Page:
Flipping Reality The Bird
I probably shouldn’t admit this given that I consider myself relatively well versed in classic cinema, but I’ve seen alarmingly few Burt Lancaster films. In fact, out of the 86 titles listed on his IMDb page, I’ve seen exactly two, and one of them is Field of Dreams. Not that Lancaster’s performance in that flick was unworthy, his Moonlight Graham was the most fully realized character in that film, but by that point Lancaster was 76 and in his final theatrical release.
The other Lancaster film I’ve seen came after my wife and I visited a friend in San Francisco and hit the usual tourist traps including the dormant island prison of Alcatraz. When we got back home, we watched Clint Eastwood’s Escape from Alcatraz (which is exactly what it sounds like, was filmed on location, and matched the description of the real-life events we were given while touring the prison) and Lancaster’s Birdman of Alcatraz, which was shot on stage sets and could more accurately be said to have been “inspired by” rather than “based on” the life of the titular character.
The actual Birdman of Alcatraz was Robert Stroud, a teenage runaway who became a pimp in Alaska and, ten days shy of his 18th birthday in 1909, shot another pimp during a scuffle and was convicted of manslaughter. Various incidents during Stroud’s incarceration, including the murder of a guard, increased his sentence, ultimately to death, but in 1920, his mother appealed to President Woodrow Wilson for a stay of execution and was given one. Stroud instead spent the next 23 years in solitary confinement at Leavenworth Federal Penitentary before being moved to Alcatraz. While at Leavenworth, Stroud took an interest in some injured birds in the courtyard and, over the years, turned himself into one of the leading ornithological minds in the world and the author of the classic text, Stroud’s Digest on the Diseases of Birds, among other titles.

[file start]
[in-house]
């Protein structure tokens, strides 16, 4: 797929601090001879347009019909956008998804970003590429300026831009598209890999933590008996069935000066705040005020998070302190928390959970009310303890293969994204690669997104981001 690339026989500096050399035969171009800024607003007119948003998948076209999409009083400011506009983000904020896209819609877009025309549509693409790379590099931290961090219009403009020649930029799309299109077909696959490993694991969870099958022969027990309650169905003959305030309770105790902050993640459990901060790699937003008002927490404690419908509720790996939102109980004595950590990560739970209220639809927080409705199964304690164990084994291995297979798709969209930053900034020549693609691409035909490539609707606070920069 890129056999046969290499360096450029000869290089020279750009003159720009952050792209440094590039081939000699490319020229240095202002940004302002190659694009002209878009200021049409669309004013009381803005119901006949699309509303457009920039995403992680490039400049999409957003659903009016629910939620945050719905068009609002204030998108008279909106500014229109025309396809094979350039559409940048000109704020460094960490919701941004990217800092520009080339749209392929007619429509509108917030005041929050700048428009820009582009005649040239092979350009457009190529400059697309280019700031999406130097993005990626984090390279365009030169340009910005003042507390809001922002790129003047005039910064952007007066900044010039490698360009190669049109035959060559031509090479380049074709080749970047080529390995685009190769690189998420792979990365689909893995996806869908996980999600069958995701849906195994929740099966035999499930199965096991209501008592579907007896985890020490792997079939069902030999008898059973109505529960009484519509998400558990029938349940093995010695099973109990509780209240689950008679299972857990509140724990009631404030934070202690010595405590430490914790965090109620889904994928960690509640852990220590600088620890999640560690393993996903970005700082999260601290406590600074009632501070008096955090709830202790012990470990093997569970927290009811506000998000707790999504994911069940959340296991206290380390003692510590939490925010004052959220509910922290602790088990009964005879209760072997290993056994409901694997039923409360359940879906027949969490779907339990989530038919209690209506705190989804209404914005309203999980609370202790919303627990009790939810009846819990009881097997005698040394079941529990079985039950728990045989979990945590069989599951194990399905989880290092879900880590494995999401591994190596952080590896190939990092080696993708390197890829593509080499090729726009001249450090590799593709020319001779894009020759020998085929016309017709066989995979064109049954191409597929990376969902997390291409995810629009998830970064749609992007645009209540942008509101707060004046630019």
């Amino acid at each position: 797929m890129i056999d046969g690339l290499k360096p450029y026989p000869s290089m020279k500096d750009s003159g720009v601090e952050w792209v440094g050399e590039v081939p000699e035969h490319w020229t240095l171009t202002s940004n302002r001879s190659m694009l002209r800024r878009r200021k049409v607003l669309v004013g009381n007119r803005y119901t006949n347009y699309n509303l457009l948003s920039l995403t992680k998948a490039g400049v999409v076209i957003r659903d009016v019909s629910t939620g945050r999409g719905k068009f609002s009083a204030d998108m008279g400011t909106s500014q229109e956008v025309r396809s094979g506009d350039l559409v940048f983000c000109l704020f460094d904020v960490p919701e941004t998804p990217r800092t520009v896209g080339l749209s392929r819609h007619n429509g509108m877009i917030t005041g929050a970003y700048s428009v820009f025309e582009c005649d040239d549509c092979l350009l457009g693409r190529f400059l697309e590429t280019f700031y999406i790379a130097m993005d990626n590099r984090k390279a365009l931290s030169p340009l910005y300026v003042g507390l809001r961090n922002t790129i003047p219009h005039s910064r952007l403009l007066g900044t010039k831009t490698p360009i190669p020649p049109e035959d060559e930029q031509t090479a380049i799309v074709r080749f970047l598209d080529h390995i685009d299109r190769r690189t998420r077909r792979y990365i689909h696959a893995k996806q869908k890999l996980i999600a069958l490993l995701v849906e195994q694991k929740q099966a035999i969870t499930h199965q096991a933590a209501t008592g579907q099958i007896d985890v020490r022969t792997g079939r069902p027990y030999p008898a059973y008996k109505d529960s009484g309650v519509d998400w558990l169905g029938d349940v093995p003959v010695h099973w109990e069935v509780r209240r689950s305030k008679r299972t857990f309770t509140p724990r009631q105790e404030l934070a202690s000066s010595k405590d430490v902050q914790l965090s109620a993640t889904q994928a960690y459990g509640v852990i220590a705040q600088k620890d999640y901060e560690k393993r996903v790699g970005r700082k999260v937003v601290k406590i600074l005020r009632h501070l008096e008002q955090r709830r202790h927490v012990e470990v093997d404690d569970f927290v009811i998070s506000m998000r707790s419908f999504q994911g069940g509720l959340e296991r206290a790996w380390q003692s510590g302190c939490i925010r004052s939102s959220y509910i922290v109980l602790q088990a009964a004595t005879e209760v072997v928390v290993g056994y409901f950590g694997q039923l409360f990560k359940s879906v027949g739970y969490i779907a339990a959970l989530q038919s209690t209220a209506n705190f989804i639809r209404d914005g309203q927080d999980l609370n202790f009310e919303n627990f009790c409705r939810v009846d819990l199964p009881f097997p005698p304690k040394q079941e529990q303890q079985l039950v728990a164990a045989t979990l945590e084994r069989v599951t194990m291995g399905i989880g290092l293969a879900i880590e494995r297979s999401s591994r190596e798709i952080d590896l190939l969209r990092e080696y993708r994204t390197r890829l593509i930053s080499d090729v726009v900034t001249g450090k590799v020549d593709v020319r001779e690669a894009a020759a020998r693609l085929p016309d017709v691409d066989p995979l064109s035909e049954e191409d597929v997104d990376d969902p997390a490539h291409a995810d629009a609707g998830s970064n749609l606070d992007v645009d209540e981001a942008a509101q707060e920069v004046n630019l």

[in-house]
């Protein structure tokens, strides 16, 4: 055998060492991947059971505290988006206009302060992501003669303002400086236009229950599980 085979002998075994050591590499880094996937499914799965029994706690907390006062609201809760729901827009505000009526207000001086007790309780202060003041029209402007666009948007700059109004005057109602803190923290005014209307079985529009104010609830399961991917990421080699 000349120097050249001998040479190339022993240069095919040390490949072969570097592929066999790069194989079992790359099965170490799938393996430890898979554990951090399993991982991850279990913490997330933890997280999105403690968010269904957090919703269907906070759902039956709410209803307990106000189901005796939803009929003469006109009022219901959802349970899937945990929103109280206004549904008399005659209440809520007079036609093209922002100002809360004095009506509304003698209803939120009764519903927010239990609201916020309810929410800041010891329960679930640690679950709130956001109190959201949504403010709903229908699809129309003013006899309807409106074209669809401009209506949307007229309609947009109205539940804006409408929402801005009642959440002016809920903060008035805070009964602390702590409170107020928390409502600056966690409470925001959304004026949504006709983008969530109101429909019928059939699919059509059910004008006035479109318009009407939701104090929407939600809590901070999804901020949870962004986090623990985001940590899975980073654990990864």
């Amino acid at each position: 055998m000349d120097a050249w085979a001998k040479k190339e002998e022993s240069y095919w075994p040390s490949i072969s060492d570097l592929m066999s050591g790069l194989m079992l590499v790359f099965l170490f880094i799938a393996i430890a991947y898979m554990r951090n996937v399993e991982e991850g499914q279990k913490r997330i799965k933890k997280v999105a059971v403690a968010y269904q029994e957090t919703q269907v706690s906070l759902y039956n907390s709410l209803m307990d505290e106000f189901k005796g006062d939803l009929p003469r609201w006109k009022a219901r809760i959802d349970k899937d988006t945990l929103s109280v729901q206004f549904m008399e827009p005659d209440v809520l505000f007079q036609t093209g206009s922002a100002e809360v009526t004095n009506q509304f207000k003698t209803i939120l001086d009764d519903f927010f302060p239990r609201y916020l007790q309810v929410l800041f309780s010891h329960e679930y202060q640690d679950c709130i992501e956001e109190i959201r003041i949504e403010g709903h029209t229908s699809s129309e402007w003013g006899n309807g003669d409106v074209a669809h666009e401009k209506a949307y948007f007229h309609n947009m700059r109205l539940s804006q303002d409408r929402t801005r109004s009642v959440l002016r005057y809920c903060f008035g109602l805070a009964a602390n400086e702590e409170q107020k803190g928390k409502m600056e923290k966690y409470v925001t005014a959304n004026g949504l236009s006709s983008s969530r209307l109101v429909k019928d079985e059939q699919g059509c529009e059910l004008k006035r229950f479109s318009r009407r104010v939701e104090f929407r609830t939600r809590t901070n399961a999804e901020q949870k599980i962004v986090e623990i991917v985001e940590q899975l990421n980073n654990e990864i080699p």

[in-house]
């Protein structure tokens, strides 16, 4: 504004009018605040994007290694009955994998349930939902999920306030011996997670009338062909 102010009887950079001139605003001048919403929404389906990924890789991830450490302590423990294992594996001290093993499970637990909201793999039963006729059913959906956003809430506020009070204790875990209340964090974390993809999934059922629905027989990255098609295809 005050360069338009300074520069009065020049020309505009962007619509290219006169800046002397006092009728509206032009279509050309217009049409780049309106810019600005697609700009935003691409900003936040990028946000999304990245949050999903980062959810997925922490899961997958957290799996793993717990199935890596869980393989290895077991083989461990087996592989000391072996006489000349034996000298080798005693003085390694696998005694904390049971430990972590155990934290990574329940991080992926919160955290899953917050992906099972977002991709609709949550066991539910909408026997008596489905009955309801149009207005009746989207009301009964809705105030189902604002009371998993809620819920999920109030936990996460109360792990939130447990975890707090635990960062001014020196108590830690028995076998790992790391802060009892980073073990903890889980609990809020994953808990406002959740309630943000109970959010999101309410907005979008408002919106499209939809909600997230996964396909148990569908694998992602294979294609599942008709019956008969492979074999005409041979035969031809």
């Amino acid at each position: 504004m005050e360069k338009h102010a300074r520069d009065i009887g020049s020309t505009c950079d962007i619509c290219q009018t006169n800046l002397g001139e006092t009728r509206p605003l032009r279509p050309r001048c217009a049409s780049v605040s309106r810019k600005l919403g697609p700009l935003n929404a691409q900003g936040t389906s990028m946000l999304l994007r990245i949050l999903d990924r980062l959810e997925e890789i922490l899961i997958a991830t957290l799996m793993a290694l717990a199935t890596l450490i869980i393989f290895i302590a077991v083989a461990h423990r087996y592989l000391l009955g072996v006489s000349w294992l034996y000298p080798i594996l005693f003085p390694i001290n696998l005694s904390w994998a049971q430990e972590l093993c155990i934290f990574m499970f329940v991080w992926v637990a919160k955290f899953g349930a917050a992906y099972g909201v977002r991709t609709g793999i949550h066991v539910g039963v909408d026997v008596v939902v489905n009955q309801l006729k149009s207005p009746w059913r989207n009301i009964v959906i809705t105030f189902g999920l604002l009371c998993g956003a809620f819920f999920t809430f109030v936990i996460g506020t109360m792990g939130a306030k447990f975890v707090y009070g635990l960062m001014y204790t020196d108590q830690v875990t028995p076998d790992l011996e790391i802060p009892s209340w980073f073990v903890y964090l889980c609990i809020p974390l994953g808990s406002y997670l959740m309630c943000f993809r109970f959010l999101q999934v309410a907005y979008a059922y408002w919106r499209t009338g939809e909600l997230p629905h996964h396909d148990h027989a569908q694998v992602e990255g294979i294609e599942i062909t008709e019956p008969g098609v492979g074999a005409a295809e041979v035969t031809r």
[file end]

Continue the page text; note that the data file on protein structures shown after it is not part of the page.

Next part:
The film, released in 1962, a year before Stroud’s death, is a fictionalization of Stroud’s story with Lancaster playing a stoic, heroic version of the brilliant psychopath who wasn’t actually allowed to keep birds after being transferred to Alcatraz in 1943. As biography, it’s bunk. As a tale of rehabilitation and self-motivation, it’s inspirational, thanks largely to the quiet dignity of Lancaster’s performance.
In fact, if you can put aside the degree to which it whitewashes the actual Stroud and botches the facts, it’s a wonderful film. Two of my favorite supporting players of the era, Thelma Ritter and Karl Malden, play Stroud’s mother and warden, respectively; Telly Savalas appears in an entertaining character role; and the director, who took over after production began, is a 32-year-old John Frankenheimer, whose next film was The Manchurian Candidate.
It’s worth remembering, however, who the real Stroud was. Rather than a mixed-up kid who failed to find his calling until too late in life and whose brilliance instead boiled over into rebellion and violence until a dedication to his work allowed him to live the life of the mind while his body was imprisoned, Stroud was a diagnosed psychopath whose ornithological genius was yet another product of a violently overactive brain that never found peace. Said one former fellow inmate who described Stroud as “a vicious killer,” “I think Burt Lancaster owes us all an apology.”